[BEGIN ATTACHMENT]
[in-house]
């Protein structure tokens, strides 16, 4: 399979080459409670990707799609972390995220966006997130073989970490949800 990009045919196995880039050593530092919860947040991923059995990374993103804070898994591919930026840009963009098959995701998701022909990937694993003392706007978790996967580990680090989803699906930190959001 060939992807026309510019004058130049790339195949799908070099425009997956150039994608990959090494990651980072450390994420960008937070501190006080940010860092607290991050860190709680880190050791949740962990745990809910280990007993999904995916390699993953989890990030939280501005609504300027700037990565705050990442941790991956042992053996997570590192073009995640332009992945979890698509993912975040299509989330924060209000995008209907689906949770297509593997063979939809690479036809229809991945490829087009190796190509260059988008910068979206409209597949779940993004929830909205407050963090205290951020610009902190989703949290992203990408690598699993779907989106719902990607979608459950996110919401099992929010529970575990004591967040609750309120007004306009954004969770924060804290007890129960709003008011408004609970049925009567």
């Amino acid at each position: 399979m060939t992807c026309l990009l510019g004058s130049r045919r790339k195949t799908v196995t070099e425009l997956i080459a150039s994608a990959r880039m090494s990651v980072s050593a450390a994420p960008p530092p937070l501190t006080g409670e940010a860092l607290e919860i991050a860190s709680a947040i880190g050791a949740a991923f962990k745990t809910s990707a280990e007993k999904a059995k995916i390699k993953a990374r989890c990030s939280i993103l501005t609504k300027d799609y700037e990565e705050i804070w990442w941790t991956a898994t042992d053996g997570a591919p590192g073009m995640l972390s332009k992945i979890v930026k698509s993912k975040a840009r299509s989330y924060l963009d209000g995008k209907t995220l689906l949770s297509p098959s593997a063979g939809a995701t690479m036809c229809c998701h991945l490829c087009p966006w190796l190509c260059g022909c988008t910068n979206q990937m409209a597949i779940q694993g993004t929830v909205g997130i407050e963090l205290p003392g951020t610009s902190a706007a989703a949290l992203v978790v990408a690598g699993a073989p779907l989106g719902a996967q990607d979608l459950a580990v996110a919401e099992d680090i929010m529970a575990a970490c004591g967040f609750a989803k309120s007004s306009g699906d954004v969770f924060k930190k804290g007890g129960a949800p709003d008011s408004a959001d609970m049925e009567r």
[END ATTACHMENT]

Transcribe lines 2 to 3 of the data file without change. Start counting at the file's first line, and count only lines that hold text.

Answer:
């Protein structure tokens, strides 16, 4: 399979080459409670990707799609972390995220966006997130073989970490949800 990009045919196995880039050593530092919860947040991923059995990374993103804070898994591919930026840009963009098959995701998701022909990937694993003392706007978790996967580990680090989803699906930190959001 060939992807026309510019004058130049790339195949799908070099425009997956150039994608990959090494990651980072450390994420960008937070501190006080940010860092607290991050860190709680880190050791949740962990745990809910280990007993999904995916390699993953989890990030939280501005609504300027700037990565705050990442941790991956042992053996997570590192073009995640332009992945979890698509993912975040299509989330924060209000995008209907689906949770297509593997063979939809690479036809229809991945490829087009190796190509260059988008910068979206409209597949779940993004929830909205407050963090205290951020610009902190989703949290992203990408690598699993779907989106719902990607979608459950996110919401099992929010529970575990004591967040609750309120007004306009954004969770924060804290007890129960709003008011408004609970049925009567």
């Amino acid at each position: 399979m060939t992807c026309l990009l510019g004058s130049r045919r790339k195949t799908v196995t070099e425009l997956i080459a150039s994608a990959r880039m090494s990651v980072s050593a450390a994420p960008p530092p937070l501190t006080g409670e940010a860092l607290e919860i991050a860190s709680a947040i880190g050791a949740a991923f962990k745990t809910s990707a280990e007993k999904a059995k995916i390699k993953a990374r989890c990030s939280i993103l501005t609504k300027d799609y700037e990565e705050i804070w990442w941790t991956a898994t042992d053996g997570a591919p590192g073009m995640l972390s332009k992945i979890v930026k698509s993912k975040a840009r299509s989330y924060l963009d209000g995008k209907t995220l689906l949770s297509p098959s593997a063979g939809a995701t690479m036809c229809c998701h991945l490829c087009p966006w190796l190509c260059g022909c988008t910068n979206q990937m409209a597949i779940q694993g993004t929830v909205g997130i407050e963090l205290p003392g951020t610009s902190a706007a989703a949290l992203v978790v990408a690598g699993a073989p779907l989106g719902a996967q990607d979608l459950a580990v996110a919401e099992d680090i929010m529970a575990a970490c004591g967040f609750a989803k309120s007004s306009g699906d954004v969770f924060k930190k804290g007890g129960a949800p709003d008011s408004a959001d609970m049925e009567r």